Elton John, Christina Aguilera among performers joining Justin Timberlake for benefit concert

When we think of good causes, we think of really worthwhile stuff like providing CPR to asthmatic sea otters, safely disposing of your beer in our bellies and the public flogging of all music critics.

Apparently, Justin Timberlake has other things in mind.

This is why he annually hosts "Timberlake & Friends, A Special Evening Benefiting Shriners Hospital For Children."

Now in its third year, the concert routinely features some of the biggest names in music.

Now let’s take a look at who will be joining Timberlake this go-round.

Sir Elton John. His new record sounds like an old classic: On "The Union," John’s latest release, he teams up with man-of-many-instruments Leon Russell and less-is-more producer T. Bone Burnett for a spare, beatific, occasionally biting album that both stings and soars in equal measure.

It almost makes up for "Victim of Love."


Christina Aguilera. Her voice is as big as the venue she’ll be playing this weekend.

Aguilera doesn’t just hit the high notes, she knocks them into the cheap seats. Sure, it can be a bit much at times, as her wailing occasionally approximates the screech of an alley cat being fed tail-first into a paper shredder.

But it’s hard to argue with the glass-shattering, cochlea-liquefying, I-just-swallowed-a-bullhorn power of her voice.

Actually, you can go ahead and argue if you want.

Aguilera has the pipes to drown out your protests with ease.

Lady Antebellum. They don’t really sound like a country act, and so naturally, they’re one of country’s biggest acts.

But that’s Nashville in a nutshell these days: a lot of adult contemporary hit makers with a slight twang.

As such, Lady Antebellum fits the bill perfectly with their wistful, ballad-heavy, polished-to-a-sheen pop, as exemplified by their smash single "Need You Now," which has soundtracked approximately 13,839 high school proms since its release earlier this year.

Diddy-Dirty Money. He’s as ubiquitous a presence in mainstream hip-hop as slang you don’t understand.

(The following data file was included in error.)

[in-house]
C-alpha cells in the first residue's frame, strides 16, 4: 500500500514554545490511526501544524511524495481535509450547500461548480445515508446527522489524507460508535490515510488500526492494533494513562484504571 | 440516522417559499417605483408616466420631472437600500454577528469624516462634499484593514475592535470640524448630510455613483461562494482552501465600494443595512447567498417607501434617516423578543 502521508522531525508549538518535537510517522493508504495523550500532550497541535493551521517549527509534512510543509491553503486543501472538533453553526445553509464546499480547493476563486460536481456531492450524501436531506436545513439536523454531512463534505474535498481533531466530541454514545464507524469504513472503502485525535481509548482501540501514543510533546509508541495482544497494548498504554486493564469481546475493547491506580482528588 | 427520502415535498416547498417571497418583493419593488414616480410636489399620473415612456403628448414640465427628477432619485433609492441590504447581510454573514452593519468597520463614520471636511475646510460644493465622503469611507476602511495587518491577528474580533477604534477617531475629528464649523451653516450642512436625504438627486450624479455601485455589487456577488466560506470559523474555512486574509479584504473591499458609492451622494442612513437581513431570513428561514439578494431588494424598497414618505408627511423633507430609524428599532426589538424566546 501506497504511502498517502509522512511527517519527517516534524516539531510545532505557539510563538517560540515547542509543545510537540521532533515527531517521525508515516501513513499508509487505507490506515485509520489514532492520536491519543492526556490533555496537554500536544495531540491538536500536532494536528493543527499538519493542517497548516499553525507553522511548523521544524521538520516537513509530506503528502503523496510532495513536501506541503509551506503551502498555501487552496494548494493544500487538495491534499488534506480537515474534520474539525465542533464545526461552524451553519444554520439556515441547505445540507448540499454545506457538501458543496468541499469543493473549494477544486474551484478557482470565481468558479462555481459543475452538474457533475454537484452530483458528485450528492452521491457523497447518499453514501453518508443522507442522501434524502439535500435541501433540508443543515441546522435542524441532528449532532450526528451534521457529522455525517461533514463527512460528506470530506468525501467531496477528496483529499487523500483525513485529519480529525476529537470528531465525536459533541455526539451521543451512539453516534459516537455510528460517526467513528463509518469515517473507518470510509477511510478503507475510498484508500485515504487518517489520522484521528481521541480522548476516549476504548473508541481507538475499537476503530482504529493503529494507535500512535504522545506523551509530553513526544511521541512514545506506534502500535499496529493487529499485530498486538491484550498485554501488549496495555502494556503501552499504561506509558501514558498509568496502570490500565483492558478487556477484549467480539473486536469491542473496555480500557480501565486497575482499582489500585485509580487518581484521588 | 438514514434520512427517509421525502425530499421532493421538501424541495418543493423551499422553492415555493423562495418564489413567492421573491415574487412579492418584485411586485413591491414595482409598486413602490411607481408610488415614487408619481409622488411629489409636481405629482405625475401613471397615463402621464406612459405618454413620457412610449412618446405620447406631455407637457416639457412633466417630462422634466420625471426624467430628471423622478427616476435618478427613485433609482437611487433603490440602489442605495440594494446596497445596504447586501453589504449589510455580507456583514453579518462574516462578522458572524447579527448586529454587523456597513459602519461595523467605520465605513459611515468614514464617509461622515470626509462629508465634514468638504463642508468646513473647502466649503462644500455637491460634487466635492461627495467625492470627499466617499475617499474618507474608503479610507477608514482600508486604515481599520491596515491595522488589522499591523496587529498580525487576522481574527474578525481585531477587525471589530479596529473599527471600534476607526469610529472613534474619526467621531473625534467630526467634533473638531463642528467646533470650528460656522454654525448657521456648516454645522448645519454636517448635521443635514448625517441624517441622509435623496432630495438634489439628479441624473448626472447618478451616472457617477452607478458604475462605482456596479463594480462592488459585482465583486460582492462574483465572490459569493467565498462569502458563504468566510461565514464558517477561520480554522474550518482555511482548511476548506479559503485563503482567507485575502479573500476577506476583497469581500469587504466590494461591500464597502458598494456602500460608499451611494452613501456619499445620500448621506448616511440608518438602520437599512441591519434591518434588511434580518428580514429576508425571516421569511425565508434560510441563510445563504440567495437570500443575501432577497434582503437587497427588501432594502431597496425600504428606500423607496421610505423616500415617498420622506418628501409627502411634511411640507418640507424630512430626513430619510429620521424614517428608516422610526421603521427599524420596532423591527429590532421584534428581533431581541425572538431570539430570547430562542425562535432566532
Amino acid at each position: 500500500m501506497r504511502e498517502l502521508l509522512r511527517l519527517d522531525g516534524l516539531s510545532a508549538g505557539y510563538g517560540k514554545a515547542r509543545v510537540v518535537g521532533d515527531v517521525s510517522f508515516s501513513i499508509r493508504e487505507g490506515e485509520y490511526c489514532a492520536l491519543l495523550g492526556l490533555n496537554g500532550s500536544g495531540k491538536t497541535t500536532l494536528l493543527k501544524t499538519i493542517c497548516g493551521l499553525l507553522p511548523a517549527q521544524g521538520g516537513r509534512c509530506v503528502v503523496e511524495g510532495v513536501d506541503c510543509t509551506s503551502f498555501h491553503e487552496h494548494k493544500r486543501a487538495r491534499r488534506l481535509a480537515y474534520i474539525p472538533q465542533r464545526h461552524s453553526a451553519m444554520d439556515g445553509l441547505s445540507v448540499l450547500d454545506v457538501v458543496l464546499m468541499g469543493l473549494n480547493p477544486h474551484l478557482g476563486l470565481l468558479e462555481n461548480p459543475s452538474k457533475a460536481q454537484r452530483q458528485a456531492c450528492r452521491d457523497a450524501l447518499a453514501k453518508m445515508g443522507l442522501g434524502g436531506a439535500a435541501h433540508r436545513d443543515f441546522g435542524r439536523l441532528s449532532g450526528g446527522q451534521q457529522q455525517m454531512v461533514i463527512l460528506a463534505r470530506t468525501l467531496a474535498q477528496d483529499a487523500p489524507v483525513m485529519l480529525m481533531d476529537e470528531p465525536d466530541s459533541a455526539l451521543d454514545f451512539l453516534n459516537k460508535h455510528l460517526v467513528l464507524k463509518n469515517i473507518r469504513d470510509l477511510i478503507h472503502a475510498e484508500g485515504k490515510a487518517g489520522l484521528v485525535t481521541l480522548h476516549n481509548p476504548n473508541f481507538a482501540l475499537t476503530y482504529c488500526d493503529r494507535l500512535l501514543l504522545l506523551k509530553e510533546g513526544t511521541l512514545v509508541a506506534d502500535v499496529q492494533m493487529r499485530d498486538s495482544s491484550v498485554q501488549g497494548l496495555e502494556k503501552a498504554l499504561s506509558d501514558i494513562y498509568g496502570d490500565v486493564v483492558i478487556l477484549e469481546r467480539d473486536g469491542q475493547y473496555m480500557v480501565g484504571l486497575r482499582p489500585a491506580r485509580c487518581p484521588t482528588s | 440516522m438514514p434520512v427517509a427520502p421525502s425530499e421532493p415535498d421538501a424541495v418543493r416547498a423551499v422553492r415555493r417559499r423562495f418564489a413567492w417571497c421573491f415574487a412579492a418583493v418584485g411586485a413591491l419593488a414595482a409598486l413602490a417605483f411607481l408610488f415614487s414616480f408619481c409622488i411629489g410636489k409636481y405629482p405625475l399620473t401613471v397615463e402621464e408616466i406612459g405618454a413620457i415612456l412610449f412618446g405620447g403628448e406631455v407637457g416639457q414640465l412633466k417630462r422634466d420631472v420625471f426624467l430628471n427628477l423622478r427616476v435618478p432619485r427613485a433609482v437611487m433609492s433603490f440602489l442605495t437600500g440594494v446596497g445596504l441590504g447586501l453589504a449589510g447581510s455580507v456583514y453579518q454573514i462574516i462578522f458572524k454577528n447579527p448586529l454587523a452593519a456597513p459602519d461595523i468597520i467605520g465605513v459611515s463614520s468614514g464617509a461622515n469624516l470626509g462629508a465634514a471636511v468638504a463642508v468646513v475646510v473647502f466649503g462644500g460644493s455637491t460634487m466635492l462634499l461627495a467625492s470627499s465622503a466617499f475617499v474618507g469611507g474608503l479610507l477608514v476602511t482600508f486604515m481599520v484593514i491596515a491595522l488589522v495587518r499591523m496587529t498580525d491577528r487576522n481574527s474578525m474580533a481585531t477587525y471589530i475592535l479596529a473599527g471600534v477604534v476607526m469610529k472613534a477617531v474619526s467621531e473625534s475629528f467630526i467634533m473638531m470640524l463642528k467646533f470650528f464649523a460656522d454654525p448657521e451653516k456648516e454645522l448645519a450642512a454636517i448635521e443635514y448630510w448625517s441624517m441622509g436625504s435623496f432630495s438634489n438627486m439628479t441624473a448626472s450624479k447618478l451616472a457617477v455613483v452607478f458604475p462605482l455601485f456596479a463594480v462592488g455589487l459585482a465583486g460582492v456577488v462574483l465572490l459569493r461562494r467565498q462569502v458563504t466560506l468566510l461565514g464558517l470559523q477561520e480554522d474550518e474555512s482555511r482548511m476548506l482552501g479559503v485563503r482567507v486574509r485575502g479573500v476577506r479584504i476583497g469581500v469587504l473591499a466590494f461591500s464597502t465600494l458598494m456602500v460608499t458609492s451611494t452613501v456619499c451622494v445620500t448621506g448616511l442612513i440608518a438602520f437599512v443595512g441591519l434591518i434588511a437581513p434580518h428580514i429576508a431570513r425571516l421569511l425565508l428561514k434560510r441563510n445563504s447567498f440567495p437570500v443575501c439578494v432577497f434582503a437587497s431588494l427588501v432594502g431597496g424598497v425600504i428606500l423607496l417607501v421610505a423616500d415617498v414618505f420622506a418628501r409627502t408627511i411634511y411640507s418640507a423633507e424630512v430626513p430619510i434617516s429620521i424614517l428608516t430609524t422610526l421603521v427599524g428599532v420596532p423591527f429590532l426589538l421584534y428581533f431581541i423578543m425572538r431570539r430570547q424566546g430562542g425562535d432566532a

And now for producer/rapper/industry mogul Diddy’s latest venture, he’s teaming with female vocal duo Dirty Money for his forthcoming disc "Last Train to Paris."

Diddy says that the move is intended to add a feminine perspective to his work.

How did that affect his songwriting?

Who knows.

But we bet Diddy didn’t forget to put the toilet seat down in the studio this time.

Salt-N-Pepa. They’re the biggest selling female rap group of all time, although, really, topping the likes of J.J. Fad and L’Trimm is not like besting Michael Jordan in a game of one-on-one, ya know?

But still, give Salt-N-Pepa their props for being pioneers in estrogen-enhanced hip-hop, if only for the breathy poetry of a hit like "Push It."

Everyone, all together now, "Oooh baby baby, baby baby."

But, what exactly were they pushing?

Their luck, maybe?

Selena Gomez and The Scene. You know Selena Gomez as the star of "Wizards of Waverly Place."

Actually, if you’re older than 13, you probably didn’t know that.

So, you’re welcome for the info.

As for Gomez, she comes with chirpy teen pop so damn cute, you just want to pinch its lil’ cheeks, all topped off with a level of effervescence normally only achieved by dropping a couple of Mentos into a two liter of Diet Coke.

T-Pain. He’s the king of Auto-Tune, which is a dubious distinction if ever there were one — it’s kind of like winning a farting contest.

But still, if you’ve tuned into the pop airwaves over the past few years — which is not something we’d wholeheartedly recommend — you’ve undoubtedly heard a T-Pain penned, produced or performed hit with Auto-Tuned vocals suggestive of a stuttering robot or someone gargling with a microchip.

Feel the Pain!

FreeSol. They hail from his hometown of Memphis, and that’s not all that hard-to-pigeonhole quartet FreeSol has in common with Timberlake: They’re both proud hybridists, intermingling pop, R&B, blues and rock.

And so it makes sense that Timberlake would sign the band to his Tenman Records.

They’re not the first up-and-coming act to get a break at Timberlake’s annual Shriners benefit.

We can remember a trio of brothers playing there a few years back.

Their last names were Jonas or something.

Whatever happened to them?

Contact reporter Jason Bracelin at jbracelin@ reviewjournal.com or 702-383-0476.

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